As you can see, there is no fault with this route. It is clear there is a 20 milisecond gap between my home router (router.reece.net), and my ISP realm gateway (loopback1.ar1.gs1.systems.pipex.net). This is because I have an ADSL Internet Connection, which must go through British Telecom's ATM network before it reaches my ISP (and that just sucks hard).

Let's see another example, this time my command is tracert -w 200 www.chipsfunhouse.com (yes, you can use domain names in here too).

Tracing route to chipsfunhouse.com [] over a maximum of 30 hops:

  1    <1 ms     1 ms     1 ms  wireless.reece.net []
  2     2 ms    <1 ms     1 ms  server.reece.net []
  3     1 ms     1 ms     1 ms  router.reece.net []
  4     2 ms    20 ms     *     loopback1.ar1.gs1.systems.pipex.net []
  5    24 ms    20 ms    20 ms  ge-0-0-0.cr1.gs1.systems.pipex.net []
  6    21 ms    21 ms    20 ms  ldn-b1-geth6-0-12.telia.net []
  7    22 ms    21 ms    20 ms  ldn-bb2-pos1-2-0.telia.net []
  8    22 ms    21 ms    20 ms  ldn-b3-pos9-0.telia.net []
  9    22 ms    22 ms    22 ms  verio-112851-ldn-b3.telia.net []
 10    23 ms    23 ms    21 ms  xe-0-2-0.r22.londen03.uk.bb.verio.net []
 11   198 ms   202 ms   203 ms  p64-1-0-0.r21.nycmny01.us.bb.verio.net []
 12   174 ms   175 ms   174 ms  p64-0-0-0.r21.sttlwa01.us.bb.verio.net []
 13   168 ms   167 ms   171 ms  xe-0-2-0.r20.sttlwa01.us.bb.verio.net []
 14   176 ms   176 ms   175 ms  p64-2-2-0.r21.mlpsca01.us.bb.verio.net []
 15   176 ms   175 ms   178 ms  p64-0-0-0.r21.lsanca03.us.bb.verio.net []
 16   246 ms   201 ms   232 ms  xe-4-1.r01.lsanca03.us.bb.verio.net []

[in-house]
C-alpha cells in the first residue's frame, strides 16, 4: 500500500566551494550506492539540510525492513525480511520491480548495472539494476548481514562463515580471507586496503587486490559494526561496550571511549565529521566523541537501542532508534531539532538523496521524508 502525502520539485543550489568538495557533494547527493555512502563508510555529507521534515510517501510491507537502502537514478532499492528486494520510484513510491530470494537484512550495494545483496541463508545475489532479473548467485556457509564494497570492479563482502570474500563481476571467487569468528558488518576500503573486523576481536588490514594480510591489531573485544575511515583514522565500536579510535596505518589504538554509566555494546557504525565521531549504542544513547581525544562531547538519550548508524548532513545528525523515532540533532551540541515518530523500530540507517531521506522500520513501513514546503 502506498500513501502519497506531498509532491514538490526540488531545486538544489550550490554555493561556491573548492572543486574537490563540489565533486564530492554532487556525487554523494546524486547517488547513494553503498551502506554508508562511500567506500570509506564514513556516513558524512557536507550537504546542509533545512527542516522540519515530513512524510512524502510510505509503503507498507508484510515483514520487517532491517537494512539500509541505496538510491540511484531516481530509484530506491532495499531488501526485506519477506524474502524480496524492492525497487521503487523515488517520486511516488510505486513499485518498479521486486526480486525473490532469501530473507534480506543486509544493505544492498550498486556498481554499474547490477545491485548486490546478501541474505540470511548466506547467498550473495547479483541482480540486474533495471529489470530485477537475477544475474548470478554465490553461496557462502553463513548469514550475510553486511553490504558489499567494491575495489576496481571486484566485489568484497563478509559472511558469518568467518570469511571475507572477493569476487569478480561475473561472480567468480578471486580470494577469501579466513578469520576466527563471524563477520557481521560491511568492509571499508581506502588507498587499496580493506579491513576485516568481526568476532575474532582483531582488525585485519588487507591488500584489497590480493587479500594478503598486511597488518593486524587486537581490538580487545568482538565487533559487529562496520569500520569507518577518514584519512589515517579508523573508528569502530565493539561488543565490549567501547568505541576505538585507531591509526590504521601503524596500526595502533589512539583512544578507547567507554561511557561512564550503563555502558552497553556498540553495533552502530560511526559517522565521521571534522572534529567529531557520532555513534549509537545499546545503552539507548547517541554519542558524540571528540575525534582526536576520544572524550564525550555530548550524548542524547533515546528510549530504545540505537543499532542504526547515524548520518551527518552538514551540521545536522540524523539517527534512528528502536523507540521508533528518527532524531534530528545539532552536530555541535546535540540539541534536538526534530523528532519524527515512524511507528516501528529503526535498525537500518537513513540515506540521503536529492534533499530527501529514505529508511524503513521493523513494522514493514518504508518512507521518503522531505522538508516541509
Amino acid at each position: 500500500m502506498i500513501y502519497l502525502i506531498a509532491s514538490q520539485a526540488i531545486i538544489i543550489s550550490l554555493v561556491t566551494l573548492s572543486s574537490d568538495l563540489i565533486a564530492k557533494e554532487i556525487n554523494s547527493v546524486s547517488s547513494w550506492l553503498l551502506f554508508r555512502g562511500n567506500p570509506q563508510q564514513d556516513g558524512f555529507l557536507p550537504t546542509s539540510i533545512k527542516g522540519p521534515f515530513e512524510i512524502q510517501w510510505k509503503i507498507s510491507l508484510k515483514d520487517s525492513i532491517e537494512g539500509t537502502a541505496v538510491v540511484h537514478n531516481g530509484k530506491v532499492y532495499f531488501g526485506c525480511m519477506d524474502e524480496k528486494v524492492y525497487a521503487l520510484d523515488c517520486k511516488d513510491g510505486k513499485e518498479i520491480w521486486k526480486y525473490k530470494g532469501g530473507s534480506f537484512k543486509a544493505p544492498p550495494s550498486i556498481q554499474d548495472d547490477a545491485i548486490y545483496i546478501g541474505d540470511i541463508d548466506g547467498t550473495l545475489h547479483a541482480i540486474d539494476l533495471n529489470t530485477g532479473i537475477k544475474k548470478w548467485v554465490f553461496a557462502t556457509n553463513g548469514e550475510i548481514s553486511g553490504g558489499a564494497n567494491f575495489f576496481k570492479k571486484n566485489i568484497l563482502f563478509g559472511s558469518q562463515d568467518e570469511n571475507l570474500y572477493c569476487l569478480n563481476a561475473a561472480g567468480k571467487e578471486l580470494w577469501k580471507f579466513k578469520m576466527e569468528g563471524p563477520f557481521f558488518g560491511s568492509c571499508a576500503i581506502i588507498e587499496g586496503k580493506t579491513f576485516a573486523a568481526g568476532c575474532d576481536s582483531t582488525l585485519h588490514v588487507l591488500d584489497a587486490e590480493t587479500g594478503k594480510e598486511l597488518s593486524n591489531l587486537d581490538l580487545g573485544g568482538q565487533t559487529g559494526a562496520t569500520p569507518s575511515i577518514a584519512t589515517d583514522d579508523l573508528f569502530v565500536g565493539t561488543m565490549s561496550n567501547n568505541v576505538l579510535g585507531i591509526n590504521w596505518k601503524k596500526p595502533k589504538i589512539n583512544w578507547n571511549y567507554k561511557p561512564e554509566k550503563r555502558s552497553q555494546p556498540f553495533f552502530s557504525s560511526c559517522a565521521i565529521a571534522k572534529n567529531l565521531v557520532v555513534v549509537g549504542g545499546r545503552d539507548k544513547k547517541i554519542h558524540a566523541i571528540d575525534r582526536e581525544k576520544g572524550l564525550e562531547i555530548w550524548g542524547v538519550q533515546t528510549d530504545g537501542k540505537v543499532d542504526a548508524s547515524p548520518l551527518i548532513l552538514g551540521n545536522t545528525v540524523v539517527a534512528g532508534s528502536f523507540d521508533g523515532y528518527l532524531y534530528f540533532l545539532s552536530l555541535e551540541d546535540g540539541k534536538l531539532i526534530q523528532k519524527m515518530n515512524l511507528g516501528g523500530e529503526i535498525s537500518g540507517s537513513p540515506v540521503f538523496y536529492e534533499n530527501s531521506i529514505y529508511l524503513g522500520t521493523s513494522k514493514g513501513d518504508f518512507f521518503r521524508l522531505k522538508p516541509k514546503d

17   179 ms   177 ms   179 ms  ge-4-14.a01.lsanca18.us.ra.verio.net []
 18   177 ms   176 ms   176 ms  ge-3-1.a00.lsanca16.us.ce.verio.net []
 19   176 ms   176 ms   175 ms  fw01-ns2k-ut.neteng.powweb.com []
 20   175 ms   176 ms   176 ms  clust08.powweb.com []

Trace complete.

We have a few noteable things here.

Hop 4, the third ping appeared as a *. This means that the ping has timed out, but there is obviously not enough space to fit the phrase "timed out" in that gap.

Hop 10 to 11, the ping time goes up by ~180 ms. Sence of this can be made out by looking at the names. Hop 10 appears to be in London, where as hop 11 appears to be in New York; quite a distance which would easilly explain the ping increase.

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Copying this results

Now that you have done your trace route, you need to copy it. By default, the Windows command prompt has "quick edit" disabled, meaning you can't just drag and drop to copy straight away.

Instead, you must Right click the command prompt window, then select Mark.

You will now be able to drag over the area you want to copy. Hit Enter to copy it.

If you are pasting it over IRC, please do it through something like Paste Bin to prevent being killed for excess flood and annoying other users.

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Perform a trace route via this web site

Visit our looking glass to perform pings, trace routes, and DNS lookups from this web server.